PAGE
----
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Dialogflow Conversation Analytics Tips

First published: Dec 2020 | Last Updated: June 2022

I recently added a chatbot to this website as a case study for my Improving Dialogflow ES Accuracy course.

It was a reasonably complex bot with multiple conversation turns, and it provided tips on speeding up the development of the user’s Dialogflow bot based on their responses.

Here are my takeaways from deploying this bot.

You cannot do analytics if you cannot calculate accuracy

The ability to do conversation analytics in Dialogflow is directly tied to the accuracy of your bot’s intent mapping.

Don’t use slot filling (required parameters)

Another reason to avoid slot filling (why I usually avoid slot filling) is the trouble you will have with your conversation analytics if you use Chatbase. They aren’t handled particularly intelligently in Chatbase (it uses sub-intents). This is to be expected when you realize that slot filling allows the user to send unlimited number of undetected messages before they exit the slot filling loop.

Minimize candidate intents

I recommend people use a context lifespan of 1 for their intents. This reduces the number of candidate intents at each step, and in turn makes it much easier to analyze your conversation analytics (because there are fewer unexpected intents in your Chatbase funnels).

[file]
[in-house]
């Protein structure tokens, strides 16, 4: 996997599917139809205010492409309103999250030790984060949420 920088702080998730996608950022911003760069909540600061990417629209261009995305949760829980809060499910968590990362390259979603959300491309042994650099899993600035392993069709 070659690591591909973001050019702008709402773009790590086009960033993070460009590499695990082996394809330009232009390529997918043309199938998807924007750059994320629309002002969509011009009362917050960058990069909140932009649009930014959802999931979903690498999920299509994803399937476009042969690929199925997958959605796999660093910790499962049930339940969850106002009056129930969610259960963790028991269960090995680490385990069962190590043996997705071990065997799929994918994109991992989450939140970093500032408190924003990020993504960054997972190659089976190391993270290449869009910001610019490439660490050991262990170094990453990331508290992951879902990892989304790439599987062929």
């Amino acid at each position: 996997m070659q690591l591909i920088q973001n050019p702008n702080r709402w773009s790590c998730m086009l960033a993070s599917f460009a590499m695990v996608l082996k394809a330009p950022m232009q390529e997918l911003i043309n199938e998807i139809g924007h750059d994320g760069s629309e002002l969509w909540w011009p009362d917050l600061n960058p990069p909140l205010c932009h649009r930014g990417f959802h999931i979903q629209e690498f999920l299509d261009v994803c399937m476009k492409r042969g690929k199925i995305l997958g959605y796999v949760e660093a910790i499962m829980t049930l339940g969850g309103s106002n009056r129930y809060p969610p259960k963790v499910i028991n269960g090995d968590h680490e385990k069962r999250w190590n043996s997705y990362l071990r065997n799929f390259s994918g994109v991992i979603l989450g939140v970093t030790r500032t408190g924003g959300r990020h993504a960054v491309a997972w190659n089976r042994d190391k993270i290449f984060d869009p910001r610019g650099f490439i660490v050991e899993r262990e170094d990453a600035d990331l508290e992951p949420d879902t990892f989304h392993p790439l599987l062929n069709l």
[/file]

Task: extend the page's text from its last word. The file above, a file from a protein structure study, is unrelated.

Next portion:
Follow good conversation design principles

Generally speaking, you should try to make all training phrases within an intent as similar as possible (minimize intra-intent variation) while also trying to make training phrases from two different intents as unique as possible (maximize inter-intent variation). This is another way to help Dialogflow do better intent mapping.

Use Versioning

As I mentioned in a previous article, you really cannot do conversational analytics without measuring bot accuracy first (well, you can, but it will be meaningless). And you cannot measure bot accuracy without maintaining bot versions.

Design a Flowchart

I used Mindomo to design the bot flowchart and maintain versions. It made it much easier for me to both design the bot and to translate it into a Dialogflow ES agent.

Use Airtable for calculating accuracy

Airtable is like a swiss-army knife for Dialogflow ES bot developers. It can be used as a

Use a conversation-friendly integration channel if possible

At some point in the conversation, the bot asks the user what tool they use to design a flowchart for their ES bot. It was a reasonably complex bot with multiple conversation turns, and it provided tips on speeding up the development of the user’s Dialogflow bot based on their responses. Most people don’t use Mindomo, so it usually recommends the tool and also links to another article on this website.

Don’t use the Training feature (blindly)

It is very tempting to map a user utterance using the Training feature. In fact, you can use it in two ways. You can take a correctly mapped user utterance and add it as an additional training phrase into that intent.

Set up automated tests

I have created a tool to automatically generate a test script from your Dialogflow ES agent ZIP file. You can use it in conjunction with the pytest unit testing framework inside PyCharm and set up automated testing for your ES bot

Follow a systematic process

As you can see, Airtable is also a good place to summarize the results and share them with other stakeholders. 🙂